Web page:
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Woster: Set the temp and forget it

"Eventually, as it always does, the furnace caught up, the temperature throughout the room stabilized and life on the river was fine again."

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When the temperature falls well below zero and the wind howls in from the northwest, the electric furnace in our house struggles to keep up.

That happened just recently, and it had me talking to myself as I walked past the living room thermostat every five minutes. I guess I thrive on disappointment. The numbers weren’t changing, but I kept checking. Eventually, as it always does, the furnace caught up, the temperature throughout the room stabilized and life on the river was fine again.

Later that day, when I sat down to watch the evening news, I reflected on how good I have it with a furnace that sometimes doesn’t quite measure up to the thermostat setting. I mean, I grew up in a house with a tiny propane furnace that serviced a rambling, single-story place with bedrooms at the far ends and not a heating duct in sight.

That would have been in the late '40s and early '50s back on the farm. My dad told me that some of our neighbors still used wood stoves, so I guess we were well-off. And my story is simply one of those that any farm kid from that era could tell and every other farm kid would recognize immediately.

The furnace that heated our home rested under the house in a narrow space dug out of the Lyman County earth. A wooden door set into the ground next to the south door opened onto a narrow set of stairs to the furnace room. I call it a furnace room, but it was barely big enough to let a person squeeze around the furnace, even if they sucked in their gut. Well, sure. Who’d want to dig any more than required, right?

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The furnace vented into the main house through a grate that rested half in the kitchen and half in the living room. Hot air poured up through the grate, and if you stood right there, you were toasty warm. But if you’ve ever camped in the woods on a chilly night, you know how it is to huddle around a fire pit. All the heat is right there. If you’re close enough, you’re warm, at least in front. Your back might be freezing, but your face is almost too hot.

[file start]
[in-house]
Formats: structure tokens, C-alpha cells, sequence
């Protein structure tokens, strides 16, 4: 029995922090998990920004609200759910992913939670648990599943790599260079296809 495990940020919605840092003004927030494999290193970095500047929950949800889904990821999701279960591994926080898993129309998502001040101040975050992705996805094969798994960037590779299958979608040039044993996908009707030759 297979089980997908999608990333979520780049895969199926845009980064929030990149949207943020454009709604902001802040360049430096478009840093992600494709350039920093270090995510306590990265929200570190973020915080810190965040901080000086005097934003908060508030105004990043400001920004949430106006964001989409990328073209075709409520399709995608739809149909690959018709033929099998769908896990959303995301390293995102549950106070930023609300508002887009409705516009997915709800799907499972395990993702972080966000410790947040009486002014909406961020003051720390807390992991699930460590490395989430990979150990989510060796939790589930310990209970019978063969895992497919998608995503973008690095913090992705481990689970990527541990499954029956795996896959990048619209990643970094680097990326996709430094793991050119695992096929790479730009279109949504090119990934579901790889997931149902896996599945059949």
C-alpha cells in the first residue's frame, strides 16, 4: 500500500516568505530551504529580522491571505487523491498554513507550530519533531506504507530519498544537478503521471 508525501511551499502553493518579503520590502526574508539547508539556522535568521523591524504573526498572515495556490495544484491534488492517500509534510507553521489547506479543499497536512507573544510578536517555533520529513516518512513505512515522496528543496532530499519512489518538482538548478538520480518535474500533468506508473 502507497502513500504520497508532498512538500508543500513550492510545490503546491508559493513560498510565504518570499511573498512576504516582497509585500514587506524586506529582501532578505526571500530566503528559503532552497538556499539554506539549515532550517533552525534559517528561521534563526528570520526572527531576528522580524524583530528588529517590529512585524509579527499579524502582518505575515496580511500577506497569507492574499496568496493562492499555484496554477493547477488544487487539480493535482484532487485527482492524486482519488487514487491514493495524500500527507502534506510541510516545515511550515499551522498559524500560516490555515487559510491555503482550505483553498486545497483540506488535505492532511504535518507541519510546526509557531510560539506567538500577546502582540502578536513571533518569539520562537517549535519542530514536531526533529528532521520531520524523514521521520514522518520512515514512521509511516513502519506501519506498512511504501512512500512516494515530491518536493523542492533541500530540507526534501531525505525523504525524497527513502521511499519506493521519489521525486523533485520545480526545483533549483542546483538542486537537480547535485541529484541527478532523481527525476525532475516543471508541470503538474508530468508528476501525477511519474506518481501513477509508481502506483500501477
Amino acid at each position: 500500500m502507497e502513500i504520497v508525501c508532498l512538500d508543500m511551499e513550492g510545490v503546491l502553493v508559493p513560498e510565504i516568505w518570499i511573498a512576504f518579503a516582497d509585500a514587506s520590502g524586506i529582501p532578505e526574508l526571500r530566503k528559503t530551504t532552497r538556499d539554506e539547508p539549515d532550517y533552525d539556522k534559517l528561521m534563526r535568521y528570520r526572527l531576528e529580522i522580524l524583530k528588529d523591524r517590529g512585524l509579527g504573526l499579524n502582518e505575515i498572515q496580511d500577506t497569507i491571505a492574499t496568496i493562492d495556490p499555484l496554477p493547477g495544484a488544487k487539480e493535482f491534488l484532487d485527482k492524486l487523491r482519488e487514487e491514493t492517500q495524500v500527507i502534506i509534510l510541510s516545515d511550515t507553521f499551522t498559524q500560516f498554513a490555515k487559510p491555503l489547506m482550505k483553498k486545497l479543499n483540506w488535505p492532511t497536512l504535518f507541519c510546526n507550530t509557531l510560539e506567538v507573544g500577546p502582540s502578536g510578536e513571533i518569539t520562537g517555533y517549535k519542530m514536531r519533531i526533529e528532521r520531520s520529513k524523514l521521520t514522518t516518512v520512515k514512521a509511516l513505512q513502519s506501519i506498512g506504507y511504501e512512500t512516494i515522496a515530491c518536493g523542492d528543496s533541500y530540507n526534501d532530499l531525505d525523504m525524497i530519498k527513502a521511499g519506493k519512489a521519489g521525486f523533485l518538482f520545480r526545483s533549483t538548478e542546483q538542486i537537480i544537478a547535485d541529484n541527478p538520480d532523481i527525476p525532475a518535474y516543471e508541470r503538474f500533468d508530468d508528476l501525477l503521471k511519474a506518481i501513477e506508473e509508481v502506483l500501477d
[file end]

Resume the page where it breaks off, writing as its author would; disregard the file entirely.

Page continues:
That’s how it was with our furnace. And the farther from the furnace grate a person went, the cooler the temperature. Did I mention that the bedrooms were at the far ends of the house? I’m sure the bedrooms were warmer than it was outside, but sometimes I wasn’t sure.

We had flannel pajamas, thick and bulky. I’m pretty sure the sheets were flannel, too. I have to believe the person who wrote that country song, “Satin Sheets,’’ grew up in the same environment that I did. Satin sheets are one thing. Staying warm is something else.

We had woolen blankets, brown, scratchy things my mom called Army blankets. Some nights I wished I had more of them. We also had quilts, piles and piles of them. Many people these days use quilts in decorative ways, hanging them from their walls or draping them artistically over couches and recliners. Our quilts were strictly functional. If a kid scrunched down under a big enough pile of those old things, he’d be warm through the night, even if he felt like the bundled-up kid going out to play in “A Christmas Story."

When Nancy and I moved to our big house in Pierre, we had an oil-burning furnace in a good-sized basement room. A service tech told us the burner had been converted from coal, and the oil tank sat where piles of coal used to be stored. A coal chute opened to the west side of the house. I never did get that opening insulated properly, much as I tried.

That house had hot-water heat, with a baseboard register in every room to provide balanced, steady heat through the coldest of nights. Set the thermostat and forget it.

Sometimes at night, I’d sit and listen to the furnace, a smile on my face. Kids who grew up in farm country will know how I felt.

Related Topics: SOUTH DAKOTA
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